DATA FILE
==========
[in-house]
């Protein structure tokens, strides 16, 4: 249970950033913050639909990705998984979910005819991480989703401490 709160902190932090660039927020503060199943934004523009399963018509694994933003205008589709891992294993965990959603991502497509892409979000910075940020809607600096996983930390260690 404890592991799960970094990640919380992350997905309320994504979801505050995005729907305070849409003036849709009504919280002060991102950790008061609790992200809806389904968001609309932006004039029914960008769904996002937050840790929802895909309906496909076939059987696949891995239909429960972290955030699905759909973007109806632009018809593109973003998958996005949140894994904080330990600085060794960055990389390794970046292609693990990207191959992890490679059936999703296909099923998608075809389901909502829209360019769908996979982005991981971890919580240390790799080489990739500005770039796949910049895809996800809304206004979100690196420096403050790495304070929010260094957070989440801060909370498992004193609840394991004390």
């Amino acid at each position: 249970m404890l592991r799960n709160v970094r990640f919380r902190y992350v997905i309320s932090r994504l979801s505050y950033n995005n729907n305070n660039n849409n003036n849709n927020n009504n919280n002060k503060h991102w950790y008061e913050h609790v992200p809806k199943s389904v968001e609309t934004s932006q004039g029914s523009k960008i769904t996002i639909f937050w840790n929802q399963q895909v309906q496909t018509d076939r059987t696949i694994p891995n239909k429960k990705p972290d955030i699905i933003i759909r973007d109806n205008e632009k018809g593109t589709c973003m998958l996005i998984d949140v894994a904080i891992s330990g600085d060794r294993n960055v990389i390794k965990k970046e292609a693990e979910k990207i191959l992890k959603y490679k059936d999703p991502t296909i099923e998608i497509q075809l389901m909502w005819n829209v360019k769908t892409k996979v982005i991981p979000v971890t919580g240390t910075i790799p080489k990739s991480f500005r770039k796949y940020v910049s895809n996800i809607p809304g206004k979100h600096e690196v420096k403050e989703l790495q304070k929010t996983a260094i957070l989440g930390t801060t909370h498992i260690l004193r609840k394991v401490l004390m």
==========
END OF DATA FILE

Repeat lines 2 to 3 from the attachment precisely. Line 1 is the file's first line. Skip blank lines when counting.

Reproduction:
């Protein structure tokens, strides 16, 4: 249970950033913050639909990705998984979910005819991480989703401490 709160902190932090660039927020503060199943934004523009399963018509694994933003205008589709891992294993965990959603991502497509892409979000910075940020809607600096996983930390260690 404890592991799960970094990640919380992350997905309320994504979801505050995005729907305070849409003036849709009504919280002060991102950790008061609790992200809806389904968001609309932006004039029914960008769904996002937050840790929802895909309906496909076939059987696949891995239909429960972290955030699905759909973007109806632009018809593109973003998958996005949140894994904080330990600085060794960055990389390794970046292609693990990207191959992890490679059936999703296909099923998608075809389901909502829209360019769908996979982005991981971890919580240390790799080489990739500005770039796949910049895809996800809304206004979100690196420096403050790495304070929010260094957070989440801060909370498992004193609840394991004390």
């Amino acid at each position: 249970m404890l592991r799960n709160v970094r990640f919380r902190y992350v997905i309320s932090r994504l979801s505050y950033n995005n729907n305070n660039n849409n003036n849709n927020n009504n919280n002060k503060h991102w950790y008061e913050h609790v992200p809806k199943s389904v968001e609309t934004s932006q004039g029914s523009k960008i769904t996002i639909f937050w840790n929802q399963q895909v309906q496909t018509d076939r059987t696949i694994p891995n239909k429960k990705p972290d955030i699905i933003i759909r973007d109806n205008e632009k018809g593109t589709c973003m998958l996005i998984d949140v894994a904080i891992s330990g600085d060794r294993n960055v990389i390794k965990k970046e292609a693990e979910k990207i191959l992890k959603y490679k059936d999703p991502t296909i099923e998608i497509q075809l389901m909502w005819n829209v360019k769908t892409k996979v982005i991981p979000v971890t919580g240390t910075i790799p080489k990739s991480f500005r770039k796949y940020v910049s895809n996800i809607p809304g206004k979100h600096e690196v420096k403050e989703l790495q304070k929010t996983a260094i957070l989440g930390t801060t909370h498992i260690l004193r609840k394991v401490l004390m």